France’s Secretary of State for Digital, Cédric O, defended the rollout and use of the country’s planned coronavirus contact tracing app, StopCovid, ahead of a National Assembly vote on the technology today (27 May).
Speaking to members of the National Assembly’s Law Committee by video conference on Tuesday (26 May), O noted that the application “worked well” after a testing period of around two weeks. He also reaffirmed his commitment to ensuring that the application remains voluntary, stating that “there will be no incentive or coercion to install StopCovid.”
However, O also said that “there’s a lot of room for improvement” with regards to the use of the application that have been employing older versions of Android or IOS operating systems.
After a debate and vote in the National Assembly on Wednesday, Cedric O will also field questions from the French Senate on the app, who are set to take a stance on Thursday.
Meanwhile yesterday, the French data protection authority La Commission Nationale de l’Informatique et des Libertés (CNIL), approved plans for the rollout of the app, despite privacy concerns with regards to France’s choice of implementing a centralised architecture for data processing.
This approach means that data obtained from the use of the application will be sent to public servers instead of remaining on the users’ device.
The CNIL have also issued a series of recommendations, including that the government should ensure that the use of the app remains voluntary, that users are well-informed as to the use conditions of the app, and that free access to the source code of the app should be made available.
Bounty hackers to test system
Elsewhere, news emerged yesterday that the StopCovid application is being subjected to a dedicated vulnerability detection programme led by European hackers, the team behind the audit announced said.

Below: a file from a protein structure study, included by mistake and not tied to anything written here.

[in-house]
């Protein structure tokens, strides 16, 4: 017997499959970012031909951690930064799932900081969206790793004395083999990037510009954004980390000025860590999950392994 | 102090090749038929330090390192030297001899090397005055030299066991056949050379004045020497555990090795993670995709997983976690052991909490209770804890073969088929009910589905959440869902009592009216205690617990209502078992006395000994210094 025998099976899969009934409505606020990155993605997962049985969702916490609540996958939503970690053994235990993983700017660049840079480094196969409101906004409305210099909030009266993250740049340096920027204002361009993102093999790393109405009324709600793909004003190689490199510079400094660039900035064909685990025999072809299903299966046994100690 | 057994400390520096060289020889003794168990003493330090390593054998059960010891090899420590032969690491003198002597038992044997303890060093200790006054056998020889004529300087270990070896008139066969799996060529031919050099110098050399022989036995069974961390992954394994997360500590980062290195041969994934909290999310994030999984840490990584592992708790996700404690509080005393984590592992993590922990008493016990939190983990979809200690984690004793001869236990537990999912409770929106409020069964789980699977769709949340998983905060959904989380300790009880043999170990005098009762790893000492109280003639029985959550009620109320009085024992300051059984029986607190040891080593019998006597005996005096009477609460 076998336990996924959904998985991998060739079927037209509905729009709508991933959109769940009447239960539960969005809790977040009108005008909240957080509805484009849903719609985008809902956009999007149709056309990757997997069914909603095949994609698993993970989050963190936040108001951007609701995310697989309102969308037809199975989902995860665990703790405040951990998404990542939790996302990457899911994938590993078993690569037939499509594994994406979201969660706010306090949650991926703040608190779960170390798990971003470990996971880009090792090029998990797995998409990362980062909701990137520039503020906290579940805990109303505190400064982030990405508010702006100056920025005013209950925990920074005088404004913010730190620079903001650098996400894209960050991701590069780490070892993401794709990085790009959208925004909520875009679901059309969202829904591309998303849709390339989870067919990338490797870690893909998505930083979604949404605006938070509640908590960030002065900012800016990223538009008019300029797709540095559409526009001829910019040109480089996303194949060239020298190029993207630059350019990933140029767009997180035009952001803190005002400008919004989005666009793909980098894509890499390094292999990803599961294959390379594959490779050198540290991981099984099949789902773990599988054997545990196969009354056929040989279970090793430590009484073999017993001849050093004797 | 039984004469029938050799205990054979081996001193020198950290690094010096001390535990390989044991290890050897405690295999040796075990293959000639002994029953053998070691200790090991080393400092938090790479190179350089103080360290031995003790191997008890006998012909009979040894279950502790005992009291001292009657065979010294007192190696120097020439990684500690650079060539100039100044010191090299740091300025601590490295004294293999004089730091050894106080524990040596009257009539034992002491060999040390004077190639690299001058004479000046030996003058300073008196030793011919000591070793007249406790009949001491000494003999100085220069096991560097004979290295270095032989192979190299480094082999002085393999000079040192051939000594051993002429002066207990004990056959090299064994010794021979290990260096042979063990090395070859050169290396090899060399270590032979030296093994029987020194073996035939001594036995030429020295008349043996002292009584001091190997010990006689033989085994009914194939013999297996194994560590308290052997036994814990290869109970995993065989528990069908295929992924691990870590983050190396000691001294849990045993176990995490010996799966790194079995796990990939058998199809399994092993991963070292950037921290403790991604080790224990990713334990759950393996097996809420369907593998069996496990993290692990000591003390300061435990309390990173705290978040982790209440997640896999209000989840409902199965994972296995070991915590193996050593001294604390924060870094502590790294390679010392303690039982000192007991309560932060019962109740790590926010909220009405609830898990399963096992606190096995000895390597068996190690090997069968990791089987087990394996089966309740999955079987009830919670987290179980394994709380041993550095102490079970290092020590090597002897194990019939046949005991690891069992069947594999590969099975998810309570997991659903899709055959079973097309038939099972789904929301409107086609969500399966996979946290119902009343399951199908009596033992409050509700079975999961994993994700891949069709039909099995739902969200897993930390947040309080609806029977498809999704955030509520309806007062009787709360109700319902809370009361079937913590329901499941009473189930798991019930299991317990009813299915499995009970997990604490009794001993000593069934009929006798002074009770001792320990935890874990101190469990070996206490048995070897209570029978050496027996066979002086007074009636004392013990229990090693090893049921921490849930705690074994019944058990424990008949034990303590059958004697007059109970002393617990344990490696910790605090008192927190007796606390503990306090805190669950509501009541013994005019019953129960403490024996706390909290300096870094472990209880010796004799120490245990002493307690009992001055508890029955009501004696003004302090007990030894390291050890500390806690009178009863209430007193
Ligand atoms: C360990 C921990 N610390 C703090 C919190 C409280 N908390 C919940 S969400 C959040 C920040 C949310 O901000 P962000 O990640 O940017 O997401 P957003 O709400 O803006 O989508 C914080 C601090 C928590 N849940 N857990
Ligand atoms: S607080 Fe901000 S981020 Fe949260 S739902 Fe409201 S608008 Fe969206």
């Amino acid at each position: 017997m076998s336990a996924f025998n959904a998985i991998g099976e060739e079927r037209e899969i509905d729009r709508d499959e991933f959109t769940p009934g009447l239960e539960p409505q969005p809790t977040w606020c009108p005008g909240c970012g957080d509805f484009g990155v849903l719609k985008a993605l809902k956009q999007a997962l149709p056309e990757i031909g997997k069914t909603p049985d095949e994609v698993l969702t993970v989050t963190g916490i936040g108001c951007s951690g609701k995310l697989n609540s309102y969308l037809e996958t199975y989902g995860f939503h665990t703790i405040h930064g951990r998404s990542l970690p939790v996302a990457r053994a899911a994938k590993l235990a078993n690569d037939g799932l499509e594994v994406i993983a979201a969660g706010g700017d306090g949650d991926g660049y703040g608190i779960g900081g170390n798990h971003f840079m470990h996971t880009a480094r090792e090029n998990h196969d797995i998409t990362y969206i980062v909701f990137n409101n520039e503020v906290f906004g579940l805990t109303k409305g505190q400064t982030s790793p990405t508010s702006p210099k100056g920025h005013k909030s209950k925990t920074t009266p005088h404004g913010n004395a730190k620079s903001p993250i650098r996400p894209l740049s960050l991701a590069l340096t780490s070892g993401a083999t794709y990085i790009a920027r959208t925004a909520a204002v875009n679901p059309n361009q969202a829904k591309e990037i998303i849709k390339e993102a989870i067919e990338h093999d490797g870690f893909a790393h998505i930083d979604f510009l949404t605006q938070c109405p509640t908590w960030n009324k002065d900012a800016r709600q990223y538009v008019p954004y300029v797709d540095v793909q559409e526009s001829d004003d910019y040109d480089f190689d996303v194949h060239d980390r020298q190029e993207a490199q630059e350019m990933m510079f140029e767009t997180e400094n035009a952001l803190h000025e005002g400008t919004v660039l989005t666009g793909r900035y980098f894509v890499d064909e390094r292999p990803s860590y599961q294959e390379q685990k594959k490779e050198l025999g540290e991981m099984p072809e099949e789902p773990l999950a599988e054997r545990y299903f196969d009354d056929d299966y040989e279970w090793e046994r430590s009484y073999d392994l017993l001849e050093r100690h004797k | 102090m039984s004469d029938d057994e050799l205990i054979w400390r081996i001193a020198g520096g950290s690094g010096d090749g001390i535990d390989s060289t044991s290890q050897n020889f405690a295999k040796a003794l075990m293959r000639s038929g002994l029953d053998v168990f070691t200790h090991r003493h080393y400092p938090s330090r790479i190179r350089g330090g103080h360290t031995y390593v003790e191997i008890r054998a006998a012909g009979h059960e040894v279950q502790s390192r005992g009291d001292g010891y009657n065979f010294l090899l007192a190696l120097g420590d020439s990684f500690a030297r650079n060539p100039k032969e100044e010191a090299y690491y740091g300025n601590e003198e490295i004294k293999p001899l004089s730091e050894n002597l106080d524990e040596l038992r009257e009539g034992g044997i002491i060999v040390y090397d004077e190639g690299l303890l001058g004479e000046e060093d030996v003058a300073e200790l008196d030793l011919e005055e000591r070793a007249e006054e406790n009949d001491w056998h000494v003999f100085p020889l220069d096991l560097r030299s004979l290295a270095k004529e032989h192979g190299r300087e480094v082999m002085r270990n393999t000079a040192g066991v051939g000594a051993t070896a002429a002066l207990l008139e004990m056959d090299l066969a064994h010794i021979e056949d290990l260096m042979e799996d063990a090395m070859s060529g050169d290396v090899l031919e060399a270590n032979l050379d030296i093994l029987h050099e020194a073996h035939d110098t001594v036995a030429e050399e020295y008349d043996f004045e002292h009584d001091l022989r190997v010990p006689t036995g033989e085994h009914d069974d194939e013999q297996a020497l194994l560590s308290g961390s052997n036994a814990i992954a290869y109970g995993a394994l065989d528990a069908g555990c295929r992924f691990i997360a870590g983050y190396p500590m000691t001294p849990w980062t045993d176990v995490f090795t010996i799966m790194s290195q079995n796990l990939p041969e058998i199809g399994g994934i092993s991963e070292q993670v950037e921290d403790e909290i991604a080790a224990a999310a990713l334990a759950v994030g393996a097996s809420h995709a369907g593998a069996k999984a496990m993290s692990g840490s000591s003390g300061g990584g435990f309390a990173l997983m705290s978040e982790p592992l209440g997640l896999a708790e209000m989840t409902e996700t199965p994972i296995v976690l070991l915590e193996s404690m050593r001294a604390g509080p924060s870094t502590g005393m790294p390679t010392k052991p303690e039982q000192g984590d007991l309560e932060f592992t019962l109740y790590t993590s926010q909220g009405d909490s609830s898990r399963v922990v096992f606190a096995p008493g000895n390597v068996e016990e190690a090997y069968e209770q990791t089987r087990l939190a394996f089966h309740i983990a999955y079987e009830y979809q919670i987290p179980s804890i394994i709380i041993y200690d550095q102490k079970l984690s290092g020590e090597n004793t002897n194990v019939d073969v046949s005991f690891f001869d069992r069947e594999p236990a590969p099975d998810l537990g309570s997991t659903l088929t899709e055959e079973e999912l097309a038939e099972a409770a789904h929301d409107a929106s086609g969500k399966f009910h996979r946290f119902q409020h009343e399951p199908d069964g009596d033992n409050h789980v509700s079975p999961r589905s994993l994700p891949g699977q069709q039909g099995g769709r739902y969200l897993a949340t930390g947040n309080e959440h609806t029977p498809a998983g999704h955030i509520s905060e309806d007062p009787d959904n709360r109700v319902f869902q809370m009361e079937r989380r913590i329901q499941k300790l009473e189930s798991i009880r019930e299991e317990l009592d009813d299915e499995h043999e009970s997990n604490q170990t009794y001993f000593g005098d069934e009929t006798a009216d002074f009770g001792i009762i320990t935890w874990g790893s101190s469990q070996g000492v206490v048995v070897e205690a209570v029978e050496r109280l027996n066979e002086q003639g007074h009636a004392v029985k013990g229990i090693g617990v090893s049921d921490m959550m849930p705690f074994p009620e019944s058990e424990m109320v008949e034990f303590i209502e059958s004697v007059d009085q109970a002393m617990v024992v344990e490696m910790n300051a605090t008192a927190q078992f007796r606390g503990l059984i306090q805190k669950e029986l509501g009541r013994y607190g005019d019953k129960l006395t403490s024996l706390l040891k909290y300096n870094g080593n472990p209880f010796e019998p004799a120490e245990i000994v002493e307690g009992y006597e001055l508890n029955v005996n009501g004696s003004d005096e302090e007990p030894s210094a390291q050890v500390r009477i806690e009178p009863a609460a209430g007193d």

Self-proclaimed as Europe’s ‘bug bounty leader,’ the ‘YesWeHack’ community have supplied 20 ethical hackers to the StopCovid application team to test the security of the system following advice from the French cybersecurity agency ANSSI.
French research institute Inria, who have been involved in the development of the StopCovid app from the outset, welcomed the bounty hunt, which will be launched on Wednesday (27 May).
“Cybersecurity is a major concern in making the application available to citizens based on the highest standards in security and the latest in cryptographic algorithms,” Bruno Sportisse, head of Inria said. “As with any computer system, flaws can exist.”
The YesWeHack team have previously worked with several government agencies, including the French Ministry of Defence, the Direction interministérielle du numérique, France’s digital transformation agency, and Cybermalveillance.gouv.fr, the French platform for prevention and assistance to victims of cyberattacks.
Bug bounty hackers will attempt to find vulnerabilities to the system before its planned launch in June, after which time the bounty will be opened up for public competition.
“As a critical part of our country’s toolset against COVID-19, it is vital that our data is safe from cyberthreats,” said a statement from Guillaume Vassault-Houlière, CEO and co-founder of YesWeHack.
[Edited by Zoran Radosavljevic]